Seal (emblem) | ancient greece and rome

Ancient Greece and Rome

From the beginning of the 3rd millennium BC until the Middle Ages, seals of various kinds were in production in the Aegean islands and mainland Greece. In the Early Minoan age these were formed of soft stone and ivory and show particular characteristic forms. By the Middle Minoan age a new set for seal forms, motifs and materials appear. Hard stone requires new rotary carving techniques. The Late Bronze Age is the time par excellence of the lens-shaped seal and the seal ring, which continued into the Archaic, Classical and Hellenistic periods, in the form of pictorial engraved gems. These were a major luxury art form and became keenly collected, with King Mithridates VI of Pontus the first major collector according to Pliny the Elder. His collection fell as booty to Pompey the Great, who deposited it in a temple in Rome. Engraved gems continued to be produced and collected until the 19th century. Pliny also explained the significance of the signet ring, and how over time this ring was worn on the little finger.[4]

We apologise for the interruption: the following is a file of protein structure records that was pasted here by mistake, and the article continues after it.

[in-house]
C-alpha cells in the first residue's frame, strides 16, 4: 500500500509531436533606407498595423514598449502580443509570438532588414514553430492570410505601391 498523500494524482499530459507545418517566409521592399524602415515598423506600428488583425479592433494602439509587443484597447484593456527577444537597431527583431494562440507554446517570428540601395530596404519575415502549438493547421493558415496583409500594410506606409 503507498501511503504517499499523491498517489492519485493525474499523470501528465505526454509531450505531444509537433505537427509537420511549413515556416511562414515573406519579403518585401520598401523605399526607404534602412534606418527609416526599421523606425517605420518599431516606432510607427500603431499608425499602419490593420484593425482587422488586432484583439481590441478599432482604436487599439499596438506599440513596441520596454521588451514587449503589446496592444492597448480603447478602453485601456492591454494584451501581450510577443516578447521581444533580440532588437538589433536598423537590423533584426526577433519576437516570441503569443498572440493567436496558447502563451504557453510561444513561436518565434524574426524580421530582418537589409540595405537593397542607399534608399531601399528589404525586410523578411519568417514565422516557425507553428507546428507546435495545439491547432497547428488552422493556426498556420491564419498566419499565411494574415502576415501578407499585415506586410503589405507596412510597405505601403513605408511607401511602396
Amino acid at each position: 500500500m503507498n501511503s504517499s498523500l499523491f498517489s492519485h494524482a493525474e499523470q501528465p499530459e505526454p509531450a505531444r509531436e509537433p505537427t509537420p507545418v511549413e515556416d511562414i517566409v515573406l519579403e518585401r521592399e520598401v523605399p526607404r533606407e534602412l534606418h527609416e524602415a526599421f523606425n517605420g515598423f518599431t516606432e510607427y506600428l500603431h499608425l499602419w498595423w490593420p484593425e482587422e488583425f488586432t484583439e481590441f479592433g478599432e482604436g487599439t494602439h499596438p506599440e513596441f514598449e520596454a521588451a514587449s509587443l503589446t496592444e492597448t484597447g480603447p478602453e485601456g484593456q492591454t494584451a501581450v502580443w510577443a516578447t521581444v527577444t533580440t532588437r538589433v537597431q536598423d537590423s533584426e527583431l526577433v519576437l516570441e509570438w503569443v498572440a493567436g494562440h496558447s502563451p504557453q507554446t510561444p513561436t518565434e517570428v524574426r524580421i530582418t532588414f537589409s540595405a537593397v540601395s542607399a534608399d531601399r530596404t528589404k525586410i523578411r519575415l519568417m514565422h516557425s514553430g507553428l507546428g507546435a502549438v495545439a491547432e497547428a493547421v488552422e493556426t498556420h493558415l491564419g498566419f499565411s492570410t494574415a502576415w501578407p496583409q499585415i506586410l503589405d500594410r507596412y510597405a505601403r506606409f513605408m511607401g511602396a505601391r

Other Languages
Alemannisch: Siegel
العربية: ختم
беларуская: Пячатка
čeština: Pečeť
Deutsch: Siegel
eesti: Pitsat
Ελληνικά: Σφραγίδα
español: Sello (cuño)
Esperanto: Sigelo
français: Sceau
Gàidhlig: Seula
한국어: 도장
हिन्दी: मोहर (चिन्ह)
hrvatski: Pečat
íslenska: Innsigli
עברית: חותם
қазақша: Мөр
latviešu: Zīmogs
lietuvių: Antspaudas
lingála: Kasɛ́
magyar: Pecsét
Bahasa Melayu: Cap mohor
монгол: Тамга
Nederlands: Zegel (waarmerk)
日本語: 印章
norsk: Segl
norsk nynorsk: Sigill
occitan: Sagèth
polski: Pieczęć
português: Sinete
română: Sigiliu
Simple English: Seal (device)
slovenčina: Pečať
slovenščina: Pečat
српски / srpski: Печат
srpskohrvatski / српскохрватски: Pečat
suomi: Sinetti
svenska: Sigill
українська: Гербова печатка
文言: 印章
ייִדיש: זיגל
粵語: 圖章
中文: 印章